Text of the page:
MARIETTA, Ga. -- Layoffs are nothing new for a company like Lockheed Martin that earns most of its living from government contracts.
Hiring and firing ebbs and flows with contracts.
After a few years of hiring more workers, the aerospace giant's Marietta assembly plant has been slowly letting them go.
It cut its workforce by about 600 jobs since 2010, down to around 7,440.
Around 200 jobs were cut when its F-22 stealth fighter production ended earlier this year.
Now the company has announced it will cut another 550 jobs because orders for its C-130 cargo plane have shrunk by about one third.
Many, but not all, of those job cuts will be from retirements or attrition.
But all of those cuts pale in comparison to what the company and other defense contractors are facing if drastic budget cuts happen at the end of this year.
"We definitely can't let this happen," Georgia Congressman David Scott told 11 Alive on Thursday.
He believes the dire prediction made by Lockheed Martin CEO Robert Stevens during Congressional testimony last month.
Stevens said the $500-billion in defense cuts could mean the company will have to cut its 120,000 worldwide work force by 10%.
He said that could mean as many as 10,000 to 20,000 jobs lost.
On Thursday, Lockheed Martin corporate spokesperson Kelli Raulerson wrote 11 Alive that the company doesn't yet know where those cuts would come.
"We don't know how sequestration will affect any individual program or facility," she said.
Democratic Congressman Scott told 11 Alive he is working with Republicans to try and solve the budget crisis before the automatic cuts kick in at the end of December.
"I've got a feeling that this Congress is going to come to its senses now and understand that we've got to act for the American people and we've got to do it with Democrats and Republicans working together," he added.
Scott said he is also concerned about equally drastic automatic cuts to social programs if the budget crisis continues.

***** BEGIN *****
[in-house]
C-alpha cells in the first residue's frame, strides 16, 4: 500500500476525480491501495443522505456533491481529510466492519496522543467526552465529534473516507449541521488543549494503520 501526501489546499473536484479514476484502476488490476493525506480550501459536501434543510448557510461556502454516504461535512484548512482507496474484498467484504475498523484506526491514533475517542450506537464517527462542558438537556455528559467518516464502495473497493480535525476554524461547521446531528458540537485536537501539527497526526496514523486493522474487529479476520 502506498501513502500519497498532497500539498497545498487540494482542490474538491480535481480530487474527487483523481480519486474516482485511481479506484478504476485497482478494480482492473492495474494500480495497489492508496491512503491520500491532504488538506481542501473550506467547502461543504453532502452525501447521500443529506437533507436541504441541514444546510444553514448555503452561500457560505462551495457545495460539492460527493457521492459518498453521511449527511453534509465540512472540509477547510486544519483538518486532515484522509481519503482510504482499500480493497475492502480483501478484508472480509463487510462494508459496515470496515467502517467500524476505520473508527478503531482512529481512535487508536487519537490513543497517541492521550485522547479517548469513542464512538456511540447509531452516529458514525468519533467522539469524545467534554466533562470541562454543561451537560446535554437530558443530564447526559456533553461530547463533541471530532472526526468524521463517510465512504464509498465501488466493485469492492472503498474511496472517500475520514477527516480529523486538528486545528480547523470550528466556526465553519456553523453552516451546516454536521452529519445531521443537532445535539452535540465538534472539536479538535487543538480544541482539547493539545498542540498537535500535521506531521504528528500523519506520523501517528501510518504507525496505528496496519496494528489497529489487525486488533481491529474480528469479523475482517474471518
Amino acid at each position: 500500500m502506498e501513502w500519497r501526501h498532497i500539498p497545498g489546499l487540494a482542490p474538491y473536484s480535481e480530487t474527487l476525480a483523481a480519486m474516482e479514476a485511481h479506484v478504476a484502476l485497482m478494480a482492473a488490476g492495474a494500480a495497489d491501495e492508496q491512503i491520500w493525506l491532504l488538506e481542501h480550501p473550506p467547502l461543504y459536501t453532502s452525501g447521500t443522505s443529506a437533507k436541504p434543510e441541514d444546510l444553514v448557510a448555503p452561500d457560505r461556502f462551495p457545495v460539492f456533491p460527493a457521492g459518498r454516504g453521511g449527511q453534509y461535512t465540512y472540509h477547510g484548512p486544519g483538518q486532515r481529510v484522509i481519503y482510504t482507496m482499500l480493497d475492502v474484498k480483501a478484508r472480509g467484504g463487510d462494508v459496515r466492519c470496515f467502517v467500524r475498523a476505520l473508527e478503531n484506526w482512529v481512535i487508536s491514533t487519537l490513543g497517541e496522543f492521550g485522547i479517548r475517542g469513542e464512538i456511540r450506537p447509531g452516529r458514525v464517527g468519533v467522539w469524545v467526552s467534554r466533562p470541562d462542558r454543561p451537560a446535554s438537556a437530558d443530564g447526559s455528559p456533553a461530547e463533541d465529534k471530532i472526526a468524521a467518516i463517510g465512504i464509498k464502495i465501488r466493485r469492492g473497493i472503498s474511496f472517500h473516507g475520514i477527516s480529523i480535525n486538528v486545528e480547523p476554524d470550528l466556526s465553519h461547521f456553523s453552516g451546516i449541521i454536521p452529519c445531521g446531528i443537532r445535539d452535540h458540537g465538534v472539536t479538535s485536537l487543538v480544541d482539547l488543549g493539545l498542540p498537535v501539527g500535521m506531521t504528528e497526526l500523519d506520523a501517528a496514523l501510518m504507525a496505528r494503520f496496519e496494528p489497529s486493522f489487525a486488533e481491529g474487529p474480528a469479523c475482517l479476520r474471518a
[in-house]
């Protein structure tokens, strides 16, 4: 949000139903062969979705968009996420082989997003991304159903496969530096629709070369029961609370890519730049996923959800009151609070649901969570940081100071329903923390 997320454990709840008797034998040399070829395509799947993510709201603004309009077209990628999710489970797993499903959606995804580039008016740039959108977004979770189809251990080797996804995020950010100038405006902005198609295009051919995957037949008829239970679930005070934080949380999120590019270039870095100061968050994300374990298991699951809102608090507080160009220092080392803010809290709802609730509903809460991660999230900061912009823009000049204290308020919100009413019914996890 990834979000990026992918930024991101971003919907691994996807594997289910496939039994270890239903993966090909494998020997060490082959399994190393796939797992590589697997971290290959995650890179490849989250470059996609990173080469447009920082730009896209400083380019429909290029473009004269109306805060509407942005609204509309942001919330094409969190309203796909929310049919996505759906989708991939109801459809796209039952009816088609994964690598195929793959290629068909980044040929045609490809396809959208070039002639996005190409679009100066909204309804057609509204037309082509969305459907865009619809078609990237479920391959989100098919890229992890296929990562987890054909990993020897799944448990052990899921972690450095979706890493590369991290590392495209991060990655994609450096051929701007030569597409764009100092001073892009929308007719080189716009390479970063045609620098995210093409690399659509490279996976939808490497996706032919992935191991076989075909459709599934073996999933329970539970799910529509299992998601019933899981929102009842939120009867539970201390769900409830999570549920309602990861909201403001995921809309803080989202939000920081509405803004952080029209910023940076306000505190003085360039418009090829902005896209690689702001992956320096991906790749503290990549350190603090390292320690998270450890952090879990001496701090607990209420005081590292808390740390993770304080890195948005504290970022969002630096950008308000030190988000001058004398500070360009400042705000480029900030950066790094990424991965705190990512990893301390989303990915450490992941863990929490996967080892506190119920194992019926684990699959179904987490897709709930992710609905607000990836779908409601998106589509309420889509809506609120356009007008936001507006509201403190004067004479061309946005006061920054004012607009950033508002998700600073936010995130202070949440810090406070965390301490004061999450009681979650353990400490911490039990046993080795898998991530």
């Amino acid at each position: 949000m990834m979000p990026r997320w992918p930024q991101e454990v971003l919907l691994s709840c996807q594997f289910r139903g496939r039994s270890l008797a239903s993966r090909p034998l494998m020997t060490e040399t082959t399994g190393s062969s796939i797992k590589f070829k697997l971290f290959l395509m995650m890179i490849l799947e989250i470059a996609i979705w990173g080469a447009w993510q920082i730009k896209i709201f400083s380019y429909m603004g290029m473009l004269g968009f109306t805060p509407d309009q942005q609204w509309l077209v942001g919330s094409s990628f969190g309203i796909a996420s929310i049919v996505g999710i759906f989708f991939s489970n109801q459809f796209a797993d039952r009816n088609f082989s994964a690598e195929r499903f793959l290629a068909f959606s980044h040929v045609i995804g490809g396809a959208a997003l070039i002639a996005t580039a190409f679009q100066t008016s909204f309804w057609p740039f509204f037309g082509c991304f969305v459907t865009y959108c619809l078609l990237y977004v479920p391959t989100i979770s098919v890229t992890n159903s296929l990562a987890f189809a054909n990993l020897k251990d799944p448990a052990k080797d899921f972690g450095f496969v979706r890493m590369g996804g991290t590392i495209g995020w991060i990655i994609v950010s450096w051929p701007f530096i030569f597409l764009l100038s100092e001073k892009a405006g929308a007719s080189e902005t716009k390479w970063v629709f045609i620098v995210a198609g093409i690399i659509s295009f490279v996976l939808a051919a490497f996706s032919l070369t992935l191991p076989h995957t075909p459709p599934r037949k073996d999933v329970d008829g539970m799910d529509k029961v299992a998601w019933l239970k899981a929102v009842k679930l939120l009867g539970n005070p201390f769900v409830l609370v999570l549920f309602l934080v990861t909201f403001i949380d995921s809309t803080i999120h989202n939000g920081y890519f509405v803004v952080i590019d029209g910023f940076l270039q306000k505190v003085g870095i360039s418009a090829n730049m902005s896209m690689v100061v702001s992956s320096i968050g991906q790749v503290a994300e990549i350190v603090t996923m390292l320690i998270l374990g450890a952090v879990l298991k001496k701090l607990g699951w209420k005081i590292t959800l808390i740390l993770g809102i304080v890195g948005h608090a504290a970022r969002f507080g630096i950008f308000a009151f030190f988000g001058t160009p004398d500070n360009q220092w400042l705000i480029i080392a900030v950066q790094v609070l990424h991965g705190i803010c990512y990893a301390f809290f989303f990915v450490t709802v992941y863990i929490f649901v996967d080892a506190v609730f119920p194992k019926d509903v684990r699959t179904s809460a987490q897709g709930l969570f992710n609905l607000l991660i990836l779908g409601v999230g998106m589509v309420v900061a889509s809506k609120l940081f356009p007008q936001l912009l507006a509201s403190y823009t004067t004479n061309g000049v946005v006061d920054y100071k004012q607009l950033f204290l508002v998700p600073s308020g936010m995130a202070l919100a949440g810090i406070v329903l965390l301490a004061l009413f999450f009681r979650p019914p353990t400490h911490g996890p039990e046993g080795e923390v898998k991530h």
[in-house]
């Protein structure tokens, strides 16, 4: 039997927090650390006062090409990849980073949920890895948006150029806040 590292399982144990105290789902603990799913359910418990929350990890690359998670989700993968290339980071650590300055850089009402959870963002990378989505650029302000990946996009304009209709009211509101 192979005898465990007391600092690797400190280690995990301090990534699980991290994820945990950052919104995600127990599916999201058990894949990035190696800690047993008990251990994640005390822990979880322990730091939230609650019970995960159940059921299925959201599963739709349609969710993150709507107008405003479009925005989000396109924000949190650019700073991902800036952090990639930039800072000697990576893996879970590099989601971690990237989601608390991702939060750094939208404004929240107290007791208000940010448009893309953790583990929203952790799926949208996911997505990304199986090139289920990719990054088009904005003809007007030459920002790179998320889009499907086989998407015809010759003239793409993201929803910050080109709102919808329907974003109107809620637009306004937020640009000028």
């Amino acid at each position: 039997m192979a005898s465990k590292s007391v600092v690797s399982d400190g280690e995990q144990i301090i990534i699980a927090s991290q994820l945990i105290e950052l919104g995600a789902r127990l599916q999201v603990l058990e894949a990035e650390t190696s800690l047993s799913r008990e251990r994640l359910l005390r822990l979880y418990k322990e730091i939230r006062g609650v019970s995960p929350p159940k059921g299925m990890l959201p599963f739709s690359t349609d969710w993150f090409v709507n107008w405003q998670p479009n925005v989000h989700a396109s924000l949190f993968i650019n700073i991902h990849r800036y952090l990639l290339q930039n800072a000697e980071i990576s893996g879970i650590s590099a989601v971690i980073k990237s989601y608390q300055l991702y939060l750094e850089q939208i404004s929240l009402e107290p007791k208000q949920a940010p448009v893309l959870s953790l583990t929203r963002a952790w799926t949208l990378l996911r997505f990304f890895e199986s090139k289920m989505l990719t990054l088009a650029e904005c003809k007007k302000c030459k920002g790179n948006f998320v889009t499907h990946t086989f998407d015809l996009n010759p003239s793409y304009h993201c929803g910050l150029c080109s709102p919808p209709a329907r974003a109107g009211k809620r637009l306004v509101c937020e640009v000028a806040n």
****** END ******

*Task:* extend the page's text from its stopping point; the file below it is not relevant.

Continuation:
Republican Georgia Senator Johnny Isackson sent 11 Alive a written statement saying, "I have traveled to many of our military installations in Georgia this month with Senator Chambliss and Georgia Congressmen to ensure the public is aware of this issue and to let the military know that we are trying to prevent these devastating cuts."
Some critics have accused Lockheed Martin and others of crying wolf about huge layoffs.
Federal law requires the company to give its workers at least 60 days advance notice of any job cuts.
That could mean the notices would go out to thousands of Lockheed Martin workers around November 2nd, one week before the fall election.
Congressman Scott believes the threat of those WARN notices will give politicians seeking re-election an extra incentive to solve the crisis before then.
Lockheed Martin corporate spokesperson Raulerson wrote, "Before we make any decision about layoffs and issuing WARN notices, we will carefully consider forthcoming clarifying guidance from OMB (Office of Management and Budget) in accordance with the Sequestration Transparency Act, the DOL's (Department of Labor's) recent guidance and other pertinent laws and regulations in our business planning process."